Wednesday, February 29, 2012

Happy Leap Year!

Happy Leap Year!

30 Rock knows what I'm talkin' about!

I love today because it feels like a total bonus. So I thought I would give y'all a bonus post! I was inspired by Leap Day Williams (or Leap Dave Williams?) to rock out in blue and gold.

^ inspiration ^

^ inspired! ^

These crustaceans totally got into the spirit too:

from top: a yellow crab,
a yellow Callinectes sapidus (aka blue crab) shell,
and a brilliant blue shrimp

Did you do anything special to celebrate Leap Day/Leap Year?

Tuesday, February 28, 2012

I got a fever...

What's chitin? It is a polysaccharide made up of linked amino sugars N-acetyl-glucosamine.

Oh, that. Of course. I totally knew that.

Chitin is considered to be the second most abundant biomass on Earth! That's because it is found in crustacean and insect carapaces, snail shells, beaks of cephalopods, and even some fungal cell walls! (Apparently, chitin is the most pure in horseshoe crabs.)

Gene exploring the space uses of chitin

Recently scientists at the Vienna University of Technology have been using chitin to cheaply produce antiviral medication. You see, the current antiviral drugs are produced from N-Acetylneuraminic acid, or NANA, which runs at about US$2,691 per gram! To make these drugs more accessible, the scientists took advantage of a chitin-eating fungus (Trichoderma sp.). This fungus normally breaks down chitin into monomer amino acids, but with the addition of bacterial genes into the fungus, chitin is broken down into NANA! Woot-woot!

Trichoderma sp. munchin' on some chitin to make NANA!

Way to make some fungus do your dirty work, scientists. (Thanks for the article link, Miranda!)

"I gotta have more chitin!"

Study the Science:
Steiger, M. G., A. R. Mach-Aigner, R. Gorsche, E. E. Rosenberg, M. D. Mihovilovic, and R. L. Mach. 2011. Synthesis of an antiviral drug precursor from chitin using a saprophyte as a whole-cell catalyst. Microbial Cell Factories 10: 102 doi:10.1186/1475-2859-10-102

Friday, February 24, 2012

Somebody get a Paula-Deen-amount of butter!

Have you seen this guy?!?!?!?

Rocky! Rocky! Rocky!

I mentioned shrimp bycatch a bit here (or at least the unsustainable nature of most shrimp trawl fisheries), but I never imagined anything like this guy! "Rocky", the 27 pounder pictured above, was caught off of Maine in a shrimp net!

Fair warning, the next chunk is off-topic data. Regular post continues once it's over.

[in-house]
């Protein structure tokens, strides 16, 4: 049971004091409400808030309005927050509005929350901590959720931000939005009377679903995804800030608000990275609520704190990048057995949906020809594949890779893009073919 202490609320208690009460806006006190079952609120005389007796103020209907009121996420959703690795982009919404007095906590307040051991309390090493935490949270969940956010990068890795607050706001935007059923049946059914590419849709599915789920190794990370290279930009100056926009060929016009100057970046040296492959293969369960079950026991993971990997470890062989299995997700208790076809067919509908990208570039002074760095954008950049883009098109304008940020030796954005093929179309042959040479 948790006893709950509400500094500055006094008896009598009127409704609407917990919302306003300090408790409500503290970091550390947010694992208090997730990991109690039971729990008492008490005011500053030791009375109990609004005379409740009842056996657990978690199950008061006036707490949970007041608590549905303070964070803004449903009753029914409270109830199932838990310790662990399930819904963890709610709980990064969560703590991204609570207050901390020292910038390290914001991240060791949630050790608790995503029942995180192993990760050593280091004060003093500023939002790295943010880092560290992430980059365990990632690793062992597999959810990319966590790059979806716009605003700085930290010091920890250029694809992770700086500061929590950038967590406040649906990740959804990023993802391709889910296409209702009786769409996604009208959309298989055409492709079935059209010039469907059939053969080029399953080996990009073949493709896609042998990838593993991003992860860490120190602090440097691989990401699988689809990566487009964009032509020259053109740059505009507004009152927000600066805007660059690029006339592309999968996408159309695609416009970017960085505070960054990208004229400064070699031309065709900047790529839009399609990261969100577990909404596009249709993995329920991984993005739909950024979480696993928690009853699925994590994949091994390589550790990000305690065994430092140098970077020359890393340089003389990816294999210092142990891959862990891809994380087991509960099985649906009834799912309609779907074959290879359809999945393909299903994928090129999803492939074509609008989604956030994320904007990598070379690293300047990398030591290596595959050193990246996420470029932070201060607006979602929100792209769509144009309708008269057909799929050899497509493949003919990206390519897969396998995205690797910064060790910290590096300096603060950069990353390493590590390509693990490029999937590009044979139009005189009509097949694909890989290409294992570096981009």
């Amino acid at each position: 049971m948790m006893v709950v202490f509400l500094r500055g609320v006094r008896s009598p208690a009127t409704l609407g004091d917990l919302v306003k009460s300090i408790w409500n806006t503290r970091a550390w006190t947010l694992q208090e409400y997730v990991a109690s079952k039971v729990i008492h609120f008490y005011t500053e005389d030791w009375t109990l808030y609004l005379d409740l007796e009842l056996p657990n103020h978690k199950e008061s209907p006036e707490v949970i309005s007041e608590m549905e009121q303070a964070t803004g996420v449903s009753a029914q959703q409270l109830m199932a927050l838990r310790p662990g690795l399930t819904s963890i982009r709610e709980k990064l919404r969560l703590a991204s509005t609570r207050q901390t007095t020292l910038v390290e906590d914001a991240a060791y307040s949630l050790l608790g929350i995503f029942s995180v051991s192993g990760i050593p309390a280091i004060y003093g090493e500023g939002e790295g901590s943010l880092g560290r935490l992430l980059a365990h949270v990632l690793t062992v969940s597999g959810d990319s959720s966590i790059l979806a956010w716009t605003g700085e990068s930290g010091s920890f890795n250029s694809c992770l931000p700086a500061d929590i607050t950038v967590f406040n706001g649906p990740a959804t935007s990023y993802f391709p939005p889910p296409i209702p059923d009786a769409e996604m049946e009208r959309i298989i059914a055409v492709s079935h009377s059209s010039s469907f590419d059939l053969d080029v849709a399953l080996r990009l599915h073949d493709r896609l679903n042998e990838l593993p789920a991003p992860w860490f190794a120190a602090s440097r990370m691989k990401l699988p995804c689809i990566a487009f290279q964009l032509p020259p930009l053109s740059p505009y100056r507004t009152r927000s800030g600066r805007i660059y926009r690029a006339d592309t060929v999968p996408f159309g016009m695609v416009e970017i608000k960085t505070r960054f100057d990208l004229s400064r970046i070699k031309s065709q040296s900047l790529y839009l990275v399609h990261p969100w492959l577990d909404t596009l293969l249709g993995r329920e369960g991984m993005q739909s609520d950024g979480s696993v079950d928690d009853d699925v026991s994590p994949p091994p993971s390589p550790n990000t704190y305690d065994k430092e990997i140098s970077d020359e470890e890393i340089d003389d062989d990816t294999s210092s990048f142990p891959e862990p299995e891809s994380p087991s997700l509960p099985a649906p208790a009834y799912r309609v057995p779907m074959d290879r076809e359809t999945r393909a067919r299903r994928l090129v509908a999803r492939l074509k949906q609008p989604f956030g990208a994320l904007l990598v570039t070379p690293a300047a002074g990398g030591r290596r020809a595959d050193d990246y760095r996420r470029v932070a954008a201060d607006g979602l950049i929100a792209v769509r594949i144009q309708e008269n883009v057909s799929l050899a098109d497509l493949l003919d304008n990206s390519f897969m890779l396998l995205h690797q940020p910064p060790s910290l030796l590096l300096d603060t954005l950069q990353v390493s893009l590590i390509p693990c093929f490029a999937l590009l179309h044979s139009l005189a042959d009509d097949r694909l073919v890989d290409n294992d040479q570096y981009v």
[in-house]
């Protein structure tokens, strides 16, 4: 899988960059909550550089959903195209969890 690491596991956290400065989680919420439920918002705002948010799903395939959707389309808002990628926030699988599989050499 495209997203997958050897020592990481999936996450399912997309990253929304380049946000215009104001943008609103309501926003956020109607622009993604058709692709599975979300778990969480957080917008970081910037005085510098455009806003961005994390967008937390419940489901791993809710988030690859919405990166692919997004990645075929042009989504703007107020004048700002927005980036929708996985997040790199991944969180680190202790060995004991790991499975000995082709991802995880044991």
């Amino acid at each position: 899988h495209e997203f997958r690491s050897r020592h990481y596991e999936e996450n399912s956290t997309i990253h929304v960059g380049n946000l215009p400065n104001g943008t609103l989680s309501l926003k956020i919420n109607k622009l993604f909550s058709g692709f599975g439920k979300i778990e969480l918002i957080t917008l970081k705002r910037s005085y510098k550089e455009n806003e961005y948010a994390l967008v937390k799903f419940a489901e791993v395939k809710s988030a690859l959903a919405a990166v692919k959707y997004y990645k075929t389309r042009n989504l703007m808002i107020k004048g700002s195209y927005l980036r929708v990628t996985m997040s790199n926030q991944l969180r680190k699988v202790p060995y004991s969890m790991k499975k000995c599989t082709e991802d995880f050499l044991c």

that's about the same size as a 3-year-old me!

The fishermen, knowing they can't keep any lobsters greater than 5 inches carapace length, brought him in to the Maine State Aquarium to share their find (and probably brag a little!). Rocky far exceeds the size limit, with an overall length of 40 inches! His crusher claw is so huge, if you had come across him while SCUBA diving there is a very real chance he could break your arm! How did he get that big? Remember, crustaceans grow each time they molt and lobsters have continuous molting (unlike snow crabs), so as long as they're alive, each time they molt, they get a bit bigger.

watch out little one: he could break you in half!

Luckily for Rocky, the behemoth lobster was released back into the Atlantic to live out his lobster days in freedom. Guess we won't be needing this, Paula:

Tuesday, February 21, 2012

T-shirt craft by the Amazing Amelia!

When my big sister Amelia saw the Snow Crab Love logo, she told me she wanted it in t-shirt form. Actually, it started way back when she saw this goofy awesome picture of me from the NMFS summer trawl survey in '09:

the original design! although, admittedly, I am eating red king crab...

Amelia has a degree in elementary education, taught for a few years in public schools, and is now home schooling her 3 beautiful daughters. So, true to form, she turned her want for crabby t-shirts into a fun project for the kiddos. And she's letting me share the details with you!

First she had to gather all the materials (and she downloaded a jpeg of the Snow Crab Love logo):

This was a Valentine's Day project, hence the pink shirts,
plus Crayola Fabric Crayons - who knew?!?

extra fabric paint she had on hand from past projects

Second, she taped the print-out to the window so that the girls could color in the image with those fabric crayons. You can see that it's been placed so that their drawing will be a backwards version of the original image, and she used the window to make it easier to see. This way, when it is ironed onto their shirts, it will face the right direction!

(Yes, this was in February. And no, that's not what
my backyard looks like in February either. 
Yes, I am a bit jealous!)

Coloring! And, Amelia says, "Pressing hard"!

A finished drawing, ready for the heat!

Third, Amelia ironed the images onto each girls' shirts. I would suggest just following the directions that come with whichever product you end up using.

this is where adult supervision is handy

ironed on and ready for some glitter paint!

Fourth, everyone broke out the fabric paints for those special finishing touches:

Boo's sparkly shirt
(my sister uses little nicknames for her girls)

Bug's peaceful crab shirt

Bear's sweet shirt - I love the purple bow!

Amelia's shirt, because she's not going to let the girls have ALL the fun!

Great job girls! And thanks, Amelia, for sharing the how-to. These look amazing (WAY better than mine - I guess I'm going to have to make a new one)!

Friday, February 17, 2012

Fire in the hole!

It's Crabday again! Hooray! This week I asked Courtney Lyons (from the sea lion attack story) which crab I should look into and she said the

Black-clawed Crab
Lophopanopeus bellus

a beautiful L. bellus from Peiser Island, AK

Courtney actually knew the scientific name and everything! And we all know how important (and impressive) that is. Black-clawed crabs range from the Aleutian Islands up here in Alaska all the way down to California. When researching them, I came across an amazing article about "the explosion of the spermatozoa" of this species! Can you picture it?

(original picture from here)

OK, so it really looks like this:

the top panel (A) shows normal spermatozoa
the bottom panel (B) shows exploding spermatozoa in
calcium chloride (the first one) and distilled water (the last two)